What is generally known about the Export-Import Bank of India (or, Exim Bank) is its role in providing businesses with overseas investment finance, project finance, and line of credit. For instance, the latest press release on the bank’s site is about the $144 million line of credit to the Government of the Republic of Liberia, for power transmission and distribution project.Importantly, the bank is also working with small entrepreneurs and NGOs, under a programme called Grassroots Initiative and Development (GRID), informs T. C. A. Ranganathan, Chairman and MD, Exim Bank, during a brief interaction with YourStory. “What we do for handloom and handicraft units is to work with them to make their product exportable, by assisting in technology, packaging, and presentation, through workshops and study groups with experts in that field,” he adds.
The latest annual report of the bank speaks of a Memorandum of Cooperation (MOC) with the Rural Technology and Business Incubator (RTBI), an incubator cell in the Indian Institute of Technology, Madras Research Park, to evaluate and support organisations at their nascent stage for improving rural livelihood. “RTBI facilitates rural-inclusive technology and business innovation in India and is registered as a not-for-profit society. Exim Bank’s MOC with RTBI would pave the path for the Bank to support companies doing innovative work in the rural sector, whose potential have been evaluated by an expert group.”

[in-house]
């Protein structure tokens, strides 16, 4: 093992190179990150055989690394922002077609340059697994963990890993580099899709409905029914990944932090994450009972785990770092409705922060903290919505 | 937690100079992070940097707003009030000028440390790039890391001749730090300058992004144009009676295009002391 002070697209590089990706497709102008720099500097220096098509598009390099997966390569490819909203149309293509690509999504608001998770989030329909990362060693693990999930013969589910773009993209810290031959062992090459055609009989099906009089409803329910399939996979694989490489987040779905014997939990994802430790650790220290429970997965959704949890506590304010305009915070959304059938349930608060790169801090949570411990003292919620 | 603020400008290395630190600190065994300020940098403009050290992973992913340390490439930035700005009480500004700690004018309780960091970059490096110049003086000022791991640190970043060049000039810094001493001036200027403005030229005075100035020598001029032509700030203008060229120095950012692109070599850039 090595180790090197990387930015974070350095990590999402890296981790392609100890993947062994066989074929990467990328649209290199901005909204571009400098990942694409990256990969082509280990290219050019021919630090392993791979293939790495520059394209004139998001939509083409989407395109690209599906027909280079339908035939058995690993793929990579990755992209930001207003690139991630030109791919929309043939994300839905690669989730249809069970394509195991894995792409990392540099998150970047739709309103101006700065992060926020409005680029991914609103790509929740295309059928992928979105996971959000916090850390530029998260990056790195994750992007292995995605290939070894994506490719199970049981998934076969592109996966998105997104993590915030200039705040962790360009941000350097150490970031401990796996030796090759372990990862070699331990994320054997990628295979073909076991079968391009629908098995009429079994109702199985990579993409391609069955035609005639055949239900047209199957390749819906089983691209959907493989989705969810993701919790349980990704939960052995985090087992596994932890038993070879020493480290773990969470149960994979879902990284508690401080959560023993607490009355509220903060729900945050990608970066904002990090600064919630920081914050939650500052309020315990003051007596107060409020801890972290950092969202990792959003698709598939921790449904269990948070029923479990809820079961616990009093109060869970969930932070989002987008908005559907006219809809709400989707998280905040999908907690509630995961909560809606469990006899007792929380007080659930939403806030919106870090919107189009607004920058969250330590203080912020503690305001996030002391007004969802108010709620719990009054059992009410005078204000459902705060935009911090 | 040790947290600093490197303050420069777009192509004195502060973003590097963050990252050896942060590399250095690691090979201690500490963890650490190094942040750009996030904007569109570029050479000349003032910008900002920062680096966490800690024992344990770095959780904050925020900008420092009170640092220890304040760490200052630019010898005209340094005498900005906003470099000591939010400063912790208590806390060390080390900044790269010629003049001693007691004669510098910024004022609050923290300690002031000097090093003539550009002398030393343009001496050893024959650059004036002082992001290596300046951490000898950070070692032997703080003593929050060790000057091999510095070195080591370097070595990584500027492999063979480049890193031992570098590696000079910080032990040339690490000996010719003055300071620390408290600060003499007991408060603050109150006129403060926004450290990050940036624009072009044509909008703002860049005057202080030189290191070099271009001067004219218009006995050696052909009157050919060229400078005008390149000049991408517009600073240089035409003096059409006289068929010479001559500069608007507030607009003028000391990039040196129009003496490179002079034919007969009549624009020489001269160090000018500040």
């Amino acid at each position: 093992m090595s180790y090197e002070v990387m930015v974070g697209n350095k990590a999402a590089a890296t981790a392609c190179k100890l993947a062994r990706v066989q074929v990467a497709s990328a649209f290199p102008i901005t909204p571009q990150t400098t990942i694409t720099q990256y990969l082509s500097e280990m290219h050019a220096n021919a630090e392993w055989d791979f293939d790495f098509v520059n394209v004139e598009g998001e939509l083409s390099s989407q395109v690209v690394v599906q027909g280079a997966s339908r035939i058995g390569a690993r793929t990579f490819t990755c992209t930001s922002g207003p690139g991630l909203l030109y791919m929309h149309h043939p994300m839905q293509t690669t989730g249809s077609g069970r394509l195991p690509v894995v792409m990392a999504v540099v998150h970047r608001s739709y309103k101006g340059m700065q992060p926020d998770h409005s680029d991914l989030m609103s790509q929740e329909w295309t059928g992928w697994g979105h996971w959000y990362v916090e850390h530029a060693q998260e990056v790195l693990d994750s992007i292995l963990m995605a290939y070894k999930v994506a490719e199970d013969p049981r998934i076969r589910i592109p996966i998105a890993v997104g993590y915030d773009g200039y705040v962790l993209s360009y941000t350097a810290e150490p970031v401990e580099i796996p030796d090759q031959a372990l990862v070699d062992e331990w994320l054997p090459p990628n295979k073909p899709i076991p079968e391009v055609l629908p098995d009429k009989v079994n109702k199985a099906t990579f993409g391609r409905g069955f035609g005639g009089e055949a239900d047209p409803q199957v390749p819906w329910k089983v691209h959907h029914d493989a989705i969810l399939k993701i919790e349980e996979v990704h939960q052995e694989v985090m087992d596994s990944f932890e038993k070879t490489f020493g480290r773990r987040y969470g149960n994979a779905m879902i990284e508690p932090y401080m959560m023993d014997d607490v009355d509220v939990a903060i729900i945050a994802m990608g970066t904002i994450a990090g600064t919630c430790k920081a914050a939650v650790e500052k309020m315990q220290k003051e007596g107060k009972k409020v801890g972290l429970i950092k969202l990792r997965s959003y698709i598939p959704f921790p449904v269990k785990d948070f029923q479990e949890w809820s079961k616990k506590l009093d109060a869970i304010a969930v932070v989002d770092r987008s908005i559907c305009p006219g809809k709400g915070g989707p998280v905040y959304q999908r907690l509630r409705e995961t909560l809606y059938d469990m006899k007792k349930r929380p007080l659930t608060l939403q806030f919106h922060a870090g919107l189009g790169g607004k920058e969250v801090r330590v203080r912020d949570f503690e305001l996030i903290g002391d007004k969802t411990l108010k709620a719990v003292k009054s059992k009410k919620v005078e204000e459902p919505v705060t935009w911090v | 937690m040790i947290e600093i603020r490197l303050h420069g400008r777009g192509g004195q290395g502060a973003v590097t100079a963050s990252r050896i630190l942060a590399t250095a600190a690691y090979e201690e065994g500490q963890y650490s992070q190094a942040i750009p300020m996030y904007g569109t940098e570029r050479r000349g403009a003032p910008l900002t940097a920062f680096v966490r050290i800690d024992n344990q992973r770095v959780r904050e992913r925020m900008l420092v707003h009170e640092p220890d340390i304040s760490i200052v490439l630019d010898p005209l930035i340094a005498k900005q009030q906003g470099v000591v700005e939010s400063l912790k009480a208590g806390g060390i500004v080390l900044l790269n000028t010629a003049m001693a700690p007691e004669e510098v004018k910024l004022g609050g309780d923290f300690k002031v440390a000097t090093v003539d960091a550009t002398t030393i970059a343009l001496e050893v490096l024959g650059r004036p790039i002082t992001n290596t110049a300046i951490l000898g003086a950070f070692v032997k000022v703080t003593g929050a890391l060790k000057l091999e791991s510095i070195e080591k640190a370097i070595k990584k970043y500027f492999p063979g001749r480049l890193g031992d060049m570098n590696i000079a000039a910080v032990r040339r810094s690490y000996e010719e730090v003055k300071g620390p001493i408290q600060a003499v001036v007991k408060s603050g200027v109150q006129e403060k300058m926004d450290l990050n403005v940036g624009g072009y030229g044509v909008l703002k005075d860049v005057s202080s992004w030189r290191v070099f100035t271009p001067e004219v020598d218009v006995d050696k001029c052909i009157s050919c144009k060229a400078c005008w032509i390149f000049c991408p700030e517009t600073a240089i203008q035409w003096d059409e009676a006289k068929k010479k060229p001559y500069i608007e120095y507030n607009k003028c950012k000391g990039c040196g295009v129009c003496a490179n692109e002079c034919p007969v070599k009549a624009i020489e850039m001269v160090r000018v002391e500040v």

The annual report mentions a few GRID initiatives, including support to the following:
- A weavers' cooperative in West Bengal, manufacturing and exporting handloom products like saris and dress materials.
- A trust, which is into production of appliquéd garments, hand-embroidered accessories, etc., in the Bhuj region of Gujarat.
- An organisation based in Bangalore, producing handicraft and handloom products, for setting up of a Common Facility Centre (CFC) in Channapatana Crafts Park.
- The Ants Craft Trust, Bangalore, and Omkar Arts and Crafts Association, Goa, for a Design Development and Training Workshop for 30 women artisans in developing creative and modern designs for coconut shell craft. “The workshop was organised in association an organisation working with around 1000 women artisans… Training was imparted for developing new design prototypes, better packaging of finished products as well as pricing of these products. During the workshop, 20 innovative designs were developed,” the report notes.
“If anyone is interested in benefiting from GRID, they are welcome,” says Ranganathan.